Underwood Pinot Noir, OR (Can) – Am I having this with a roasted duck? No… But for a light everyday wine this has enough fruit and depth to make it fully enjoyable. And do you know what doesn’t break and shatter all over the floor for your kids to step on and get little pieces of glass stuck in their feet?? Cans… that’s what.
Slow Press Cabernet, CA – This has to be the best CA Cab for the Price on the market. All that Paso Robles fruit gives this full bodied wine an opulent core of black cherry, cassis and plum with just a kiss of sweetness. Plush and supple, but with enough depth to enjoy with a grilled steak.
Rosso di Ca’Momi, CA – A fun blend of Cabernet Sauvignon, Zinfandel, Merlot and Petite Sirah. Medium to full bodied with a fairly intense nose of toasted vanilla, blackberry and clove. Super value at around $10.
Chateau Souverain Merlot, CA – Sorry Miles, but I am drinking THIS f&%king Merlot! It has some real umph to it with big dark fruit flavors, toasty oak laced with clove and spice aromas. Probably the best wine of the bunch here…
Columbia Crest Grand Estates, WA – While the Syrah is my favorite in the line, this value brand under Ste. Michelle Estates is continually awarded “Best Buy” accolades from top publications, and for good reason. Tough to find a bad one in the lineup.
Handcraft Wines, CA – The Delicato family produces this line of wines which offer tremendous value and drinkability across the board. Taste the Dark Red Blend and the Petite Sirah and you will understand exactly what I mean.
Bota Box – Boxed wine is not how you may remember it. This is no Franzia or Almaden, so get over the stigma already. Bota is producing really solid juice from all over the world (although mostly CA). And at $20 a 3L box (or $5 a bottle) there is no better value on the market, particular for the whites like Pinot Grigio, Sauvignon Blanc and Riesling.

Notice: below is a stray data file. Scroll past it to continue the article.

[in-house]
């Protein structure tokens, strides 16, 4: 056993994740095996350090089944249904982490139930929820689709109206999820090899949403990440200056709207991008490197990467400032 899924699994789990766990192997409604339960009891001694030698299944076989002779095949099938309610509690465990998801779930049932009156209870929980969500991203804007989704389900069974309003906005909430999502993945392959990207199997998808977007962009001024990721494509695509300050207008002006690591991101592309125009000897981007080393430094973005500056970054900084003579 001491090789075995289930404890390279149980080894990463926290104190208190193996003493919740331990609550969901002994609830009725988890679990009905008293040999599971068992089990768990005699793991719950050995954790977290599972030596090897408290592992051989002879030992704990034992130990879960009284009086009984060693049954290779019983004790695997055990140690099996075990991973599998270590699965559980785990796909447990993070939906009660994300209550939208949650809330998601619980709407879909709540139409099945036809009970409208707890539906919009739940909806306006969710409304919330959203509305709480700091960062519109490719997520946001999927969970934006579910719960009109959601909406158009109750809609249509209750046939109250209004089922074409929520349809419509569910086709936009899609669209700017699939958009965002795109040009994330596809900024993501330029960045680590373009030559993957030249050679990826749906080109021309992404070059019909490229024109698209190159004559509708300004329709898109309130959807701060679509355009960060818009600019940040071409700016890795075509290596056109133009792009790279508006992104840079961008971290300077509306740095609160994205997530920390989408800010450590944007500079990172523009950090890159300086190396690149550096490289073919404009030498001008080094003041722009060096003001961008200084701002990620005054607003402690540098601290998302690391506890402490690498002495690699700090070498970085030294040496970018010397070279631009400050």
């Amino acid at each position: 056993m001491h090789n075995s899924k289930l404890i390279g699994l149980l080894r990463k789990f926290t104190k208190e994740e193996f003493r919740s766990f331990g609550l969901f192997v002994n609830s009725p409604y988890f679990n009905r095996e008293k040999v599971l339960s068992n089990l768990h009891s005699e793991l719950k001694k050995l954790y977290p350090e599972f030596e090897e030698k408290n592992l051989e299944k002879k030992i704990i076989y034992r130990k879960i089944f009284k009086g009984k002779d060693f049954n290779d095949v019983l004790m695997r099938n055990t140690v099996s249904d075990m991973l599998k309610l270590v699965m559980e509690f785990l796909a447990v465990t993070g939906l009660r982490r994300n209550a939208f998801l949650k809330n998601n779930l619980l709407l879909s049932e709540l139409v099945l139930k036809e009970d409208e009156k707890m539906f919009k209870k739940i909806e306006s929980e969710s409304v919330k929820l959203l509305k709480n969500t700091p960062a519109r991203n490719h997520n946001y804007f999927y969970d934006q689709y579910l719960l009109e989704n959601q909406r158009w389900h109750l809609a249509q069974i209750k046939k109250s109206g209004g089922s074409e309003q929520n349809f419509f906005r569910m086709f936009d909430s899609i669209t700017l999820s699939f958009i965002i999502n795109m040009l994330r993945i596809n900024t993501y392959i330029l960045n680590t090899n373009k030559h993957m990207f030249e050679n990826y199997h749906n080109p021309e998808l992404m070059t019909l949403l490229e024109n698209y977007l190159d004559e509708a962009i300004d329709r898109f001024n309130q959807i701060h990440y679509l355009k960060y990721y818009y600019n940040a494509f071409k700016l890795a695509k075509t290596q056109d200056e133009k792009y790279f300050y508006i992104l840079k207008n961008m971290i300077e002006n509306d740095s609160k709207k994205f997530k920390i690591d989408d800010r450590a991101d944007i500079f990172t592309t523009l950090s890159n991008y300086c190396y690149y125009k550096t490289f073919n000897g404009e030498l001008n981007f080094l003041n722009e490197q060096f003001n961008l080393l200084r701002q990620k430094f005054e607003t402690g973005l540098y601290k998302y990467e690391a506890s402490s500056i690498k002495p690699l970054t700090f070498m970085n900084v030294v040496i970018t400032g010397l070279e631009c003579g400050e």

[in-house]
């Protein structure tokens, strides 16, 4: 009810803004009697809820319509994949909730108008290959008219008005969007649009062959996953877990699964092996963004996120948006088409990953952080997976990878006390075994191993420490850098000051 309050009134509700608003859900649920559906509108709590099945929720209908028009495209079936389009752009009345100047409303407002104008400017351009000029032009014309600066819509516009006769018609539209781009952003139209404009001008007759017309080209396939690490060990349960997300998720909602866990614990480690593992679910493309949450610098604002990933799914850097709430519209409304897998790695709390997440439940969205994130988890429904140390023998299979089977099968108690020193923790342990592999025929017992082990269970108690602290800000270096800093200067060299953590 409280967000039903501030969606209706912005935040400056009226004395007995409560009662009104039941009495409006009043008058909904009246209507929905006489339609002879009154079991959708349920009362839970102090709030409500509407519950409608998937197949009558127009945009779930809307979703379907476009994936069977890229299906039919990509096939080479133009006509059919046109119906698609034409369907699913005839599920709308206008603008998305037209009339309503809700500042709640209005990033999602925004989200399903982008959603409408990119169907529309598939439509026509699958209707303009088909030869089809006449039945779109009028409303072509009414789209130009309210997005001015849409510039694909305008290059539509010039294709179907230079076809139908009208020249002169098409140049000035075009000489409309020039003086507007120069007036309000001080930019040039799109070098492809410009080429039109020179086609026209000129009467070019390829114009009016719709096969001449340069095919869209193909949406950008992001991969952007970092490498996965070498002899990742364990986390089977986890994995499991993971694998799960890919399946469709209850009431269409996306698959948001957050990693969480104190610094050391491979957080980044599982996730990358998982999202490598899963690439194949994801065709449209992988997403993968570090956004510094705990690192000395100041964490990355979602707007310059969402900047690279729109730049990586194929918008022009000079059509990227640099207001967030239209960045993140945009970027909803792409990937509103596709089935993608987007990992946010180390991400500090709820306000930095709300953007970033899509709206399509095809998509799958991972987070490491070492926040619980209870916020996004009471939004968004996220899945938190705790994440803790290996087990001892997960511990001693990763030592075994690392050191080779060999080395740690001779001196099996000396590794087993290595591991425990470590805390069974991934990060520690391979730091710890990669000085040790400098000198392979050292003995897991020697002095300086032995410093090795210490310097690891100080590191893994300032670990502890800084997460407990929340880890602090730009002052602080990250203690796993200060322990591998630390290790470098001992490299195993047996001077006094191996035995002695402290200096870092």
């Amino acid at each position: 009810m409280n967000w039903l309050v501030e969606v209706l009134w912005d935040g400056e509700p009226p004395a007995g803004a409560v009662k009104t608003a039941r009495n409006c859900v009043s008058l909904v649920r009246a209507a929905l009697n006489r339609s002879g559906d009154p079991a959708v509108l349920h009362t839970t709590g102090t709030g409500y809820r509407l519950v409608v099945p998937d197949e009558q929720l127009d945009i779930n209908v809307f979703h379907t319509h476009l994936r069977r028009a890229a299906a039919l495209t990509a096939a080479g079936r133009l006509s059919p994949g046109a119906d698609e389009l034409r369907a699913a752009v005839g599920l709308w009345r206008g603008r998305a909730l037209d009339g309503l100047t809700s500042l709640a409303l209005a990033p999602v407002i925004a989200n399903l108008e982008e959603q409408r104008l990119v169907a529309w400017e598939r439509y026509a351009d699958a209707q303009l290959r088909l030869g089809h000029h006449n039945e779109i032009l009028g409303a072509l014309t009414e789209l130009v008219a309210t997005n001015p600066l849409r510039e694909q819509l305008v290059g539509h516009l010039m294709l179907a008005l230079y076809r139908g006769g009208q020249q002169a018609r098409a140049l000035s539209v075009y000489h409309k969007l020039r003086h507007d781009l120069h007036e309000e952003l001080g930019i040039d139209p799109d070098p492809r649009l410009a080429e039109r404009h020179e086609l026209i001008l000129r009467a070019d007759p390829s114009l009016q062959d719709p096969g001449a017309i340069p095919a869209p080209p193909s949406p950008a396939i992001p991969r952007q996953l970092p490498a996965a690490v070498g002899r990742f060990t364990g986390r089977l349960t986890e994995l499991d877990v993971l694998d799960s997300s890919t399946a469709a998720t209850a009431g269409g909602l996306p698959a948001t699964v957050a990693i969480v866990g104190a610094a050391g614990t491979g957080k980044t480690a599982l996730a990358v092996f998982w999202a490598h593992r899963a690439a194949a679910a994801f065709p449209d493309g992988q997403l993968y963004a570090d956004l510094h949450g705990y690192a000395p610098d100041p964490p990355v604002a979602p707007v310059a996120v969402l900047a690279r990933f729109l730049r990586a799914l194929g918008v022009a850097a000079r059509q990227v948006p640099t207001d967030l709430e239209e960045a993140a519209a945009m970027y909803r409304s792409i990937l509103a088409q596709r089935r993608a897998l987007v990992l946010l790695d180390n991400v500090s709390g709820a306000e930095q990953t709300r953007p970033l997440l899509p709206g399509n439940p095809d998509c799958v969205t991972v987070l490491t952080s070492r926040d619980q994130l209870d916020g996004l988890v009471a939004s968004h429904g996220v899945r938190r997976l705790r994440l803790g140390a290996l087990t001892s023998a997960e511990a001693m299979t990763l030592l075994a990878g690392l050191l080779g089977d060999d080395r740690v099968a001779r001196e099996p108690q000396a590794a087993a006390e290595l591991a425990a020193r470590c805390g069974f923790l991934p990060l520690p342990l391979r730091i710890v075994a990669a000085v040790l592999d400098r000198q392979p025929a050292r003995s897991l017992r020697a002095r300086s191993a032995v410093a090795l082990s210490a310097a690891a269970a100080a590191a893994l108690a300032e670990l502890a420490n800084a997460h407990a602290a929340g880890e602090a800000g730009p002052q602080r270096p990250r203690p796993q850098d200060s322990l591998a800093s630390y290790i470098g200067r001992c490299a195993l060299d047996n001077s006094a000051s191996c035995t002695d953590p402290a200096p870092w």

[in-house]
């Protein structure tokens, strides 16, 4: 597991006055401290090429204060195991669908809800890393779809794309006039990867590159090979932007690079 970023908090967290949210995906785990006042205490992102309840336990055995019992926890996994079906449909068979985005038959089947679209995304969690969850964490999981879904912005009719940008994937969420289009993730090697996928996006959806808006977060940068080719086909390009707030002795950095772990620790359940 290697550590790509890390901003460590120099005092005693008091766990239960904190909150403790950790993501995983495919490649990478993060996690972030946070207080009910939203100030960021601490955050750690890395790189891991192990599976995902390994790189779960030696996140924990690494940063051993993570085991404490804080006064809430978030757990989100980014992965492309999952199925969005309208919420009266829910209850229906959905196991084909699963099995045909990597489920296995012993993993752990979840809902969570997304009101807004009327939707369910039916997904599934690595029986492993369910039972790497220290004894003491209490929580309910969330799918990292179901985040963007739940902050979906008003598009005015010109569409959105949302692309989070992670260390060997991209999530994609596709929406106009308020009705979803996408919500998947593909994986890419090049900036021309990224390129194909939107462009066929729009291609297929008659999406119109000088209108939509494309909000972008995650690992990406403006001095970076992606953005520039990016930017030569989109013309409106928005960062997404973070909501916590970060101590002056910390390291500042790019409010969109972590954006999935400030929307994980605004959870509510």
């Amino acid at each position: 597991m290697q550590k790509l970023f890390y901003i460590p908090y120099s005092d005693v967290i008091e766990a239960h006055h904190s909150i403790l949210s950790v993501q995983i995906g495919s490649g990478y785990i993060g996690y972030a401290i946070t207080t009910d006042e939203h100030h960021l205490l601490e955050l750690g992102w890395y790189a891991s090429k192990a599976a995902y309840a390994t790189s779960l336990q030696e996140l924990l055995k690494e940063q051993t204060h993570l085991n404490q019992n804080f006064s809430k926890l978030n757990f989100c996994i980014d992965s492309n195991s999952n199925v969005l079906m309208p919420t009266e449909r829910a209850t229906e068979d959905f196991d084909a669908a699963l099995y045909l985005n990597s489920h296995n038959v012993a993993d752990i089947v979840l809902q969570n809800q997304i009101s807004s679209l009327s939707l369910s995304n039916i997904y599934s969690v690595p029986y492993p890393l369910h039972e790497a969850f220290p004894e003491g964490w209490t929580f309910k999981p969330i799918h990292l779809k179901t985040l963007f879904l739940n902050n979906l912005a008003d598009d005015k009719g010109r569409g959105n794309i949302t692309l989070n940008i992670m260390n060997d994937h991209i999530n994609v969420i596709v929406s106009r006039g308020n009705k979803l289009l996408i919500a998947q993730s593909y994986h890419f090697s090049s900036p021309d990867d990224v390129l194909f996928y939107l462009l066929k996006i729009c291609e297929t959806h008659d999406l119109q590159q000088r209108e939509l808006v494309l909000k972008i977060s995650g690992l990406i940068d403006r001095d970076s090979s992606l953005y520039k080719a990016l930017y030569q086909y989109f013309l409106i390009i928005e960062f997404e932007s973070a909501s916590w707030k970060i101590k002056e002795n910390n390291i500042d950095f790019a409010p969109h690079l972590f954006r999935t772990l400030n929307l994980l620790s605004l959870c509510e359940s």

It’s hot… It’s like Africa hot… Tarzan couldn’t take this kind of hot. While the Biloxi Blues fans will get that reference, the rest of us can just agree that it is really starting to heat up around here. This is about the time where the shift to white wine from red starts to kick in.. But not just any white wine, as certain ones are far more thirst quenching and refreshing than others. Sure, I’ll still reach for a hearty Syrah or a spicy, juicy Zin when the grill is rocking with all kinds of meat. But for Summer sippin’ I tend to reach for those crisp, aromatic and tongue tickling whites…. like the ones listed below.
Chenin Blanc is one of the most versatile white grape varieties in the world, as it leads to a wide variety of styles of wine. In warmer climates, or if picked later in the season, it can lead to an off dry or even sweeter wine leading to aromas and flavors of honeysuckle, almond and ginger snap. But in cooler climates, and when fermented to the fullest, Chenin wines are crisp, dry and mouthwatering with fresh green, apple, pear and just hints of that honey note. The most expressive examples come from South Africa (where it is also called Steen) and the Loire Valley in France. In fact, in Vouvray (region in the Loire) many producers will craft a sparkling version such as Domaine Pichot which is always one of my favorite ways to commence any Summer grillin’ session. If you’re not into the bubbles, their Domaine Le Peu de la Moriette is quite a stellar still wine.
Albarino is a white grape mostly grown in the Northwest of Spain and Portugal with some experimentation happening in California and other new world wine regions. Most of the Albarino labelled wine you find on the shelves at your favorite wine shop comes from the Riax Baixes DO in Galicia, prime real estate for Albarino. These wines tend to have a bit more depth than other citrus driven whites (like Sauvignon Blanc) with searing acidity, discerning botanical aromas as well as white flower and stone fruit flavors. This not only makes it an ideal white to enjoy on its own, but a wonderful food pairing wine particularly with all kinds of chilled shellfish. Martin Codax is a very popular producer, and makes a widely available and solid Albarino, however I prefer the Bodega Eidosela, Ethereo with its mineral and tangy character for about the same price.